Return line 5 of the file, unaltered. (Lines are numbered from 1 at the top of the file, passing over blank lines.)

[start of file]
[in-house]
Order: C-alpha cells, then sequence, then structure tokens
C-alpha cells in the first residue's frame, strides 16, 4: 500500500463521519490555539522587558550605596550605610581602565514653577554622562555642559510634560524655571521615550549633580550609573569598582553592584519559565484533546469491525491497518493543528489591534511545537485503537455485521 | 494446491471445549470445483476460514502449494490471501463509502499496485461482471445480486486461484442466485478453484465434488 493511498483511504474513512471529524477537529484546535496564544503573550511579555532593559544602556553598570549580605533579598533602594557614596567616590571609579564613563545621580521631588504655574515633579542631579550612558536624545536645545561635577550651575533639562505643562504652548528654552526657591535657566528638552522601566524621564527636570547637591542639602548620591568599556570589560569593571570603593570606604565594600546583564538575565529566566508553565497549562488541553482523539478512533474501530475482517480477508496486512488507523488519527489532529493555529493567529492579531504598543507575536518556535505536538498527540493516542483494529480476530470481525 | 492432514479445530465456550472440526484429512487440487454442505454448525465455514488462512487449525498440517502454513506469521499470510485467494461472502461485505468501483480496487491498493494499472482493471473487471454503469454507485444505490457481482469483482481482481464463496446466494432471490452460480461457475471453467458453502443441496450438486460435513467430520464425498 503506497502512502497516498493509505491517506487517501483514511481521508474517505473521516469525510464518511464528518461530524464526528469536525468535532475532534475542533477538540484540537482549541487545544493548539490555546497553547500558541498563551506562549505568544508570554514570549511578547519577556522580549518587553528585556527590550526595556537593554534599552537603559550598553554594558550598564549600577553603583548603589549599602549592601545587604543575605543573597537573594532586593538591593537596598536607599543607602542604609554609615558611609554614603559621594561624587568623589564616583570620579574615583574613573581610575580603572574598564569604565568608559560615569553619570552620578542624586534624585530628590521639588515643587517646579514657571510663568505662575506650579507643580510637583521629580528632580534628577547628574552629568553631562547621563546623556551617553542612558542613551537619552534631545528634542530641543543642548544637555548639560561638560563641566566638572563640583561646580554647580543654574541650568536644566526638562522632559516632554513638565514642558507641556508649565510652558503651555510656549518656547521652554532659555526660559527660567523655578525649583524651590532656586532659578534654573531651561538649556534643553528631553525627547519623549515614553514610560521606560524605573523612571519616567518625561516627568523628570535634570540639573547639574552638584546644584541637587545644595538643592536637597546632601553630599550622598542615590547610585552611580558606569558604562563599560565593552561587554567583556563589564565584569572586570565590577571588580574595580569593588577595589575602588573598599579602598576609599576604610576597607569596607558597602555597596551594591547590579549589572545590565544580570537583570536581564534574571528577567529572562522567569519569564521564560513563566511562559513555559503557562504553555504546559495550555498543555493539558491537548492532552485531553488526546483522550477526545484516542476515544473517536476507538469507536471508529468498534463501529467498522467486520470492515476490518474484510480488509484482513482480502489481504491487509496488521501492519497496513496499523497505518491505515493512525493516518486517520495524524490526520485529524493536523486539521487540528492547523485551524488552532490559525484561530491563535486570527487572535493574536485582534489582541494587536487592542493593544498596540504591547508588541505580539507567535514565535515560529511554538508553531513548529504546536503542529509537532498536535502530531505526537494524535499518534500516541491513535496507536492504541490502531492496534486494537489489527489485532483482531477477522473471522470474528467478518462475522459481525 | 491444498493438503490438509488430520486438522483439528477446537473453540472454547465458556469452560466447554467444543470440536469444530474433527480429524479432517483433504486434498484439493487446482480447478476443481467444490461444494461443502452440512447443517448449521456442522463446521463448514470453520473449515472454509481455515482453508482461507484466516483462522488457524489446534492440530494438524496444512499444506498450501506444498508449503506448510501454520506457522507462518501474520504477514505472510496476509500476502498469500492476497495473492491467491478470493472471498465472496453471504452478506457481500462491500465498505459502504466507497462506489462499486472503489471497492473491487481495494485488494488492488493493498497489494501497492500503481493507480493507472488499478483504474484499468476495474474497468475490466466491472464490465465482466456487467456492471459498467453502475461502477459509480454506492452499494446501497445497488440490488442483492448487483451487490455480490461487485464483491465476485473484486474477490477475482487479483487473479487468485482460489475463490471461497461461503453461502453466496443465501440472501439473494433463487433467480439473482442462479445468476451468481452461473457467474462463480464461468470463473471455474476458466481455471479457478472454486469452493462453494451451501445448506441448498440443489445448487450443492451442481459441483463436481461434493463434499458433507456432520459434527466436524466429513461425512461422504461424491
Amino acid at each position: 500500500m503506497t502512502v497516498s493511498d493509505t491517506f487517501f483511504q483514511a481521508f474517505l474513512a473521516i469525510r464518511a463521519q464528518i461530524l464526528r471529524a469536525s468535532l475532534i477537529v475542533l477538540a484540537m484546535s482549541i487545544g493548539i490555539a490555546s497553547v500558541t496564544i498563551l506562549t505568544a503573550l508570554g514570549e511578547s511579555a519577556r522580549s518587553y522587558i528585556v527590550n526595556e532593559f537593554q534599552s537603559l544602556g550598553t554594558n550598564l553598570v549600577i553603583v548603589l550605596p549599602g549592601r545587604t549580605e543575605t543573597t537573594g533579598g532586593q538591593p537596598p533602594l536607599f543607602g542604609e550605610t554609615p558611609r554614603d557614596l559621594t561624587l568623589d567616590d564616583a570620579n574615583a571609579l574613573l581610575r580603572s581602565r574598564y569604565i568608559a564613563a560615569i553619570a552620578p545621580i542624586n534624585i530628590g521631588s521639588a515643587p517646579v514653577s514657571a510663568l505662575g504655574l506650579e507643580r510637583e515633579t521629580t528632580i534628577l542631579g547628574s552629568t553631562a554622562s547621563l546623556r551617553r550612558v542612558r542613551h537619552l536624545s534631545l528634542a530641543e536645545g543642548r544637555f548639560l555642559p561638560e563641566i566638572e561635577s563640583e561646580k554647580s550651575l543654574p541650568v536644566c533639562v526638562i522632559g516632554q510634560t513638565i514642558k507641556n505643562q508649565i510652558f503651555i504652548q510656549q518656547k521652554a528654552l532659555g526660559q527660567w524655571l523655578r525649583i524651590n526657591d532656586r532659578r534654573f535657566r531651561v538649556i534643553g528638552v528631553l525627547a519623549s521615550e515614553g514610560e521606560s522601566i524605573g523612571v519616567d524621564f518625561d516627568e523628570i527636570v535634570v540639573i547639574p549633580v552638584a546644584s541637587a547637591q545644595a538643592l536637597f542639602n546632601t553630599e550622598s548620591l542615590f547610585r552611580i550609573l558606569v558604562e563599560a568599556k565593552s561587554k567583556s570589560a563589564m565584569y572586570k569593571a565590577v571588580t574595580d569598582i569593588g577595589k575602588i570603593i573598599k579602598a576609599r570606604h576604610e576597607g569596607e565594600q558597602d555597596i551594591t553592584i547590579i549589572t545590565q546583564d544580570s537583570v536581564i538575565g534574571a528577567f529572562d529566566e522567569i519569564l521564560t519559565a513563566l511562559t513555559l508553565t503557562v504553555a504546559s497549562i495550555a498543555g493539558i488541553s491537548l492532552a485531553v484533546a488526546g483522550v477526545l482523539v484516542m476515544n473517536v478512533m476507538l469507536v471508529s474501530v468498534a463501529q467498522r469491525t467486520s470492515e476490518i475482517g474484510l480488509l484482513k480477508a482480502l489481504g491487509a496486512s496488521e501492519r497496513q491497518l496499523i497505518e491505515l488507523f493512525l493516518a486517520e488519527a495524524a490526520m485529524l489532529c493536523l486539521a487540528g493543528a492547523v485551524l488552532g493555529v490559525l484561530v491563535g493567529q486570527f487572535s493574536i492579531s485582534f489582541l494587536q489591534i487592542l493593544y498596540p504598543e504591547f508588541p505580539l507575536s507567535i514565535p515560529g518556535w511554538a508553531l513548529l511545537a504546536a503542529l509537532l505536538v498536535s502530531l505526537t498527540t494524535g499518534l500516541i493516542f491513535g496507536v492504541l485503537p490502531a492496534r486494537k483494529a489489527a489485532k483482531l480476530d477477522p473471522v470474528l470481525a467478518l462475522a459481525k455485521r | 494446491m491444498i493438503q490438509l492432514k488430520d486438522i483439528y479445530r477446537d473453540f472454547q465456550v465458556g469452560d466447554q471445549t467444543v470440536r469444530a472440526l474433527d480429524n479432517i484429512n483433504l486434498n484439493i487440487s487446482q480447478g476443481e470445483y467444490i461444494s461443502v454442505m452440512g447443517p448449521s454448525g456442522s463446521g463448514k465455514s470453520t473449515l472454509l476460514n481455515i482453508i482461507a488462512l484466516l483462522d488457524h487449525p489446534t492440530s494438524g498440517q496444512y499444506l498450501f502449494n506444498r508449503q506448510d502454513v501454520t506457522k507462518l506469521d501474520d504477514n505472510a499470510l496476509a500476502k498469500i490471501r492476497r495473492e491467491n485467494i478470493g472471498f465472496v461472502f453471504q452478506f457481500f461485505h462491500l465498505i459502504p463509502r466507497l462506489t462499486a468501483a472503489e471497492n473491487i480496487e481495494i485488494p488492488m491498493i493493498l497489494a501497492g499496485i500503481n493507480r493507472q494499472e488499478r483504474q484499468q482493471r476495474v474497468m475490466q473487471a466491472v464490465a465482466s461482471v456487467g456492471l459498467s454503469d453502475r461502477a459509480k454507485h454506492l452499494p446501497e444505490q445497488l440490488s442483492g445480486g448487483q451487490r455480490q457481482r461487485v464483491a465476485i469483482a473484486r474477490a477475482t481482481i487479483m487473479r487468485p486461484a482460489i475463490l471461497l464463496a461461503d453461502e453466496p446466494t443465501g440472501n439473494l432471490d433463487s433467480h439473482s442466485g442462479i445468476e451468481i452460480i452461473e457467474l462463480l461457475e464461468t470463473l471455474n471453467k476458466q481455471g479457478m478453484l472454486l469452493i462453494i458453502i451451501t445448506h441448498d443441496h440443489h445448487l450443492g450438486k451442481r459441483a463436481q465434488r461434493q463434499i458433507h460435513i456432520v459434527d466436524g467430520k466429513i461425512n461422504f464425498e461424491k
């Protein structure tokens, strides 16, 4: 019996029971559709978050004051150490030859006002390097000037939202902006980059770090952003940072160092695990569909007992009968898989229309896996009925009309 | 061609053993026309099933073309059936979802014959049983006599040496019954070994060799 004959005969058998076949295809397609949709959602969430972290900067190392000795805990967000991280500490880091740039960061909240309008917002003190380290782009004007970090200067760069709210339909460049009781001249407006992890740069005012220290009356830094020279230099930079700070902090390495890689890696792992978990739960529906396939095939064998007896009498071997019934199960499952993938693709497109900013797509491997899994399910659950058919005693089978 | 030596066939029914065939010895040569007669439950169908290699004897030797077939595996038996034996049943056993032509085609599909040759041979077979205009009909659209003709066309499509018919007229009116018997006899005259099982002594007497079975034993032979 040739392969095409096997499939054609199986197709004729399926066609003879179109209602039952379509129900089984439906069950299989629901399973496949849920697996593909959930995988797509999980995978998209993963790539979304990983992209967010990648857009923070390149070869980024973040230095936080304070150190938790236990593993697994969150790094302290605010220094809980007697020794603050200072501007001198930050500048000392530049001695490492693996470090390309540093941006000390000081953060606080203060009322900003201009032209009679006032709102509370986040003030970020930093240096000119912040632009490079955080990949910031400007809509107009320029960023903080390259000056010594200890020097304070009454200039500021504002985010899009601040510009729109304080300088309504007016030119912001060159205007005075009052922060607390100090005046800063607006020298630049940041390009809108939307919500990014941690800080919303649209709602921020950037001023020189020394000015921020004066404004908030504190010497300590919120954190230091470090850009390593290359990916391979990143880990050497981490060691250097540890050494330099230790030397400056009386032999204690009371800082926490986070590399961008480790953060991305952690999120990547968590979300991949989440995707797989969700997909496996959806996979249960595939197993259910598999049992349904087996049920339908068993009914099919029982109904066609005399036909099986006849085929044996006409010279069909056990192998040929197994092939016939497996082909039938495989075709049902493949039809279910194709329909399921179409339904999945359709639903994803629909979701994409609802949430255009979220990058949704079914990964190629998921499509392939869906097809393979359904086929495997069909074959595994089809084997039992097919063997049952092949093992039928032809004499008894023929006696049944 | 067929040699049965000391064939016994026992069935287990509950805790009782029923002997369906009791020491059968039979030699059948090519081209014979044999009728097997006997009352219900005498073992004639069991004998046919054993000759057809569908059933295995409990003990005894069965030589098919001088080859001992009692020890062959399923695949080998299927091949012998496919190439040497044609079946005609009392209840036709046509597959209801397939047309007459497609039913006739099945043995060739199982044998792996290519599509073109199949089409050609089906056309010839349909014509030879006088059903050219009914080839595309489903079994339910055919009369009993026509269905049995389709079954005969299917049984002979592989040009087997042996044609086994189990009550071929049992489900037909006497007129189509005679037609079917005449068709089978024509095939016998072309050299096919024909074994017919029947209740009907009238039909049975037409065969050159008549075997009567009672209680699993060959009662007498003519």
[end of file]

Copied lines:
């Protein structure tokens, strides 16, 4: 019996029971559709978050004051150490030859006002390097000037939202902006980059770090952003940072160092695990569909007992009968898989229309896996009925009309 | 061609053993026309099933073309059936979802014959049983006599040496019954070994060799 004959005969058998076949295809397609949709959602969430972290900067190392000795805990967000991280500490880091740039960061909240309008917002003190380290782009004007970090200067760069709210339909460049009781001249407006992890740069005012220290009356830094020279230099930079700070902090390495890689890696792992978990739960529906396939095939064998007896009498071997019934199960499952993938693709497109900013797509491997899994399910659950058919005693089978 | 030596066939029914065939010895040569007669439950169908290699004897030797077939595996038996034996049943056993032509085609599909040759041979077979205009009909659209003709066309499509018919007229009116018997006899005259099982002594007497079975034993032979 040739392969095409096997499939054609199986197709004729399926066609003879179109209602039952379509129900089984439906069950299989629901399973496949849920697996593909959930995988797509999980995978998209993963790539979304990983992209967010990648857009923070390149070869980024973040230095936080304070150190938790236990593993697994969150790094302290605010220094809980007697020794603050200072501007001198930050500048000392530049001695490492693996470090390309540093941006000390000081953060606080203060009322900003201009032209009679006032709102509370986040003030970020930093240096000119912040632009490079955080990949910031400007809509107009320029960023903080390259000056010594200890020097304070009454200039500021504002985010899009601040510009729109304080300088309504007016030119912001060159205007005075009052922060607390100090005046800063607006020298630049940041390009809108939307919500990014941690800080919303649209709602921020950037001023020189020394000015921020004066404004908030504190010497300590919120954190230091470090850009390593290359990916391979990143880990050497981490060691250097540890050494330099230790030397400056009386032999204690009371800082926490986070590399961008480790953060991305952690999120990547968590979300991949989440995707797989969700997909496996959806996979249960595939197993259910598999049992349904087996049920339908068993009914099919029982109904066609005399036909099986006849085929044996006409010279069909056990192998040929197994092939016939497996082909039938495989075709049902493949039809279910194709329909399921179409339904999945359709639903994803629909979701994409609802949430255009979220990058949704079914990964190629998921499509392939869906097809393979359904086929495997069909074959595994089809084997039992097919063997049952092949093992039928032809004499008894023929006696049944 | 067929040699049965000391064939016994026992069935287990509950805790009782029923002997369906009791020491059968039979030699059948090519081209014979044999009728097997006997009352219900005498073992004639069991004998046919054993000759057809569908059933295995409990003990005894069965030589098919001088080859001992009692020890062959399923695949080998299927091949012998496919190439040497044609079946005609009392209840036709046509597959209801397939047309007459497609039913006739099945043995060739199982044998792996290519599509073109199949089409050609089906056309010839349909014509030879006088059903050219009914080839595309489903079994339910055919009369009993026509269905049995389709079954005969299917049984002979592989040009087997042996044609086994189990009550071929049992489900037909006497007129189509005679037609079917005449068709089978024509095939016998072309050299096919024909074994017919029947209740009907009238039909049975037409065969050159008549075997009567009672209680699993060959009662007498003519």